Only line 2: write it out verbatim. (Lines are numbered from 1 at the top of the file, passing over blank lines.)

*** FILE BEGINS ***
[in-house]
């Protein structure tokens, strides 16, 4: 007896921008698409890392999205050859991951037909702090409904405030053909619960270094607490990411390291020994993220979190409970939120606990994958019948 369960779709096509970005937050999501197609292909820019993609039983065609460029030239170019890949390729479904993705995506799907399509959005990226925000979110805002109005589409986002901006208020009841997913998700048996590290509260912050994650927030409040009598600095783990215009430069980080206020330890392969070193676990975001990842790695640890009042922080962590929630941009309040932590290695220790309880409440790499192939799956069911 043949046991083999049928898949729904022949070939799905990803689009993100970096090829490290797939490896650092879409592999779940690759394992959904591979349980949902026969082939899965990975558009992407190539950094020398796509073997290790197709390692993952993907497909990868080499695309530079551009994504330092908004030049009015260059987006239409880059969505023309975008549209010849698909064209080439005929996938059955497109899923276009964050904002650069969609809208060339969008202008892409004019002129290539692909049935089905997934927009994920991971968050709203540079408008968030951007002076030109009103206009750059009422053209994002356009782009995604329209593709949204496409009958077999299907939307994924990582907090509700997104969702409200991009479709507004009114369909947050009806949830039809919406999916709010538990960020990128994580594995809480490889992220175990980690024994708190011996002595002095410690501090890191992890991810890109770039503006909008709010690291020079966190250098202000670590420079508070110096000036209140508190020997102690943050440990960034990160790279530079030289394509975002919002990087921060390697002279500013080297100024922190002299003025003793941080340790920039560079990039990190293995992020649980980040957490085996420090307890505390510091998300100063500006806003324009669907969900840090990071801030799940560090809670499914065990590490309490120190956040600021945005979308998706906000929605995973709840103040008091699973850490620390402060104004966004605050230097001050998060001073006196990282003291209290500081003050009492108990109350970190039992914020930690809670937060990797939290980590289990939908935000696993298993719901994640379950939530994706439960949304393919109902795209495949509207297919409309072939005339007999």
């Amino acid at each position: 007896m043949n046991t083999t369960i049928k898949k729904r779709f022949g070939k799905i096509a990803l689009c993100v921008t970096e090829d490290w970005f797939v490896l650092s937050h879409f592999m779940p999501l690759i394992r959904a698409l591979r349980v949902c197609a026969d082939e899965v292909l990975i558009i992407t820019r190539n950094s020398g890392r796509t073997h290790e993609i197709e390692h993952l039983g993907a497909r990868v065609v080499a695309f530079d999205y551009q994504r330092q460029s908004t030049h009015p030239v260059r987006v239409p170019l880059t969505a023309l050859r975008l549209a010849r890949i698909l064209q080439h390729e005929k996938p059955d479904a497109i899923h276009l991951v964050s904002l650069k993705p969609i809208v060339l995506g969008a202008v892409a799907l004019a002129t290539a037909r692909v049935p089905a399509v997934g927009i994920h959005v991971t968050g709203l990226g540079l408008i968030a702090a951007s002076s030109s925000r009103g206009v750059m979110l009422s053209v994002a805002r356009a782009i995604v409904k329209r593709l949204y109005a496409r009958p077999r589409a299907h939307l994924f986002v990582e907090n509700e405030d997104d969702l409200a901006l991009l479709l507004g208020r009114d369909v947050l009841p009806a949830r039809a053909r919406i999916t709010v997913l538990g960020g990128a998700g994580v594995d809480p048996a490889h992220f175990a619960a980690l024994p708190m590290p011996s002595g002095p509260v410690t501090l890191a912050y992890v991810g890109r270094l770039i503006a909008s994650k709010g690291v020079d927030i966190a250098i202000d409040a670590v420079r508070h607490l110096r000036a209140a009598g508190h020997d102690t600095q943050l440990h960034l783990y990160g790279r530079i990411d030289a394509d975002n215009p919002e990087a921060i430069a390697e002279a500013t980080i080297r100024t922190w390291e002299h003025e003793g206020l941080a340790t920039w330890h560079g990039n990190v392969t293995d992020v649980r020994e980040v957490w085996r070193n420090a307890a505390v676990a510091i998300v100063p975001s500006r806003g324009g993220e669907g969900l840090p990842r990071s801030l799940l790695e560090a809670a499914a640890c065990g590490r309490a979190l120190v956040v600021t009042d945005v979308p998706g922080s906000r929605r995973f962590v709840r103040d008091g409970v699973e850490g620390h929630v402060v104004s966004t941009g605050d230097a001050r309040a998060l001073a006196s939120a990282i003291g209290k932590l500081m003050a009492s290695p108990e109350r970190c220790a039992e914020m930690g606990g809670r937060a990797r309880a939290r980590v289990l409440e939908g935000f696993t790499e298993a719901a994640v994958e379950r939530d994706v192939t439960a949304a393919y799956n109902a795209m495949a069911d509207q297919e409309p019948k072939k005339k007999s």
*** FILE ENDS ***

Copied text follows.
């Protein structure tokens, strides 16, 4: 007896921008698409890392999205050859991951037909702090409904405030053909619960270094607490990411390291020994993220979190409970939120606990994958019948 369960779709096509970005937050999501197609292909820019993609039983065609460029030239170019890949390729479904993705995506799907399509959005990226925000979110805002109005589409986002901006208020009841997913998700048996590290509260912050994650927030409040009598600095783990215009430069980080206020330890392969070193676990975001990842790695640890009042922080962590929630941009309040932590290695220790309880409440790499192939799956069911 043949046991083999049928898949729904022949070939799905990803689009993100970096090829490290797939490896650092879409592999779940690759394992959904591979349980949902026969082939899965990975558009992407190539950094020398796509073997290790197709390692993952993907497909990868080499695309530079551009994504330092908004030049009015260059987006239409880059969505023309975008549209010849698909064209080439005929996938059955497109899923276009964050904002650069969609809208060339969008202008892409004019002129290539692909049935089905997934927009994920991971968050709203540079408008968030951007002076030109009103206009750059009422053209994002356009782009995604329209593709949204496409009958077999299907939307994924990582907090509700997104969702409200991009479709507004009114369909947050009806949830039809919406999916709010538990960020990128994580594995809480490889992220175990980690024994708190011996002595002095410690501090890191992890991810890109770039503006909008709010690291020079966190250098202000670590420079508070110096000036209140508190020997102690943050440990960034990160790279530079030289394509975002919002990087921060390697002279500013080297100024922190002299003025003793941080340790920039560079990039990190293995992020649980980040957490085996420090307890505390510091998300100063500006806003324009669907969900840090990071801030799940560090809670499914065990590490309490120190956040600021945005979308998706906000929605995973709840103040008091699973850490620390402060104004966004605050230097001050998060001073006196990282003291209290500081003050009492108990109350970190039992914020930690809670937060990797939290980590289990939908935000696993298993719901994640379950939530994706439960949304393919109902795209495949509207297919409309072939005339007999």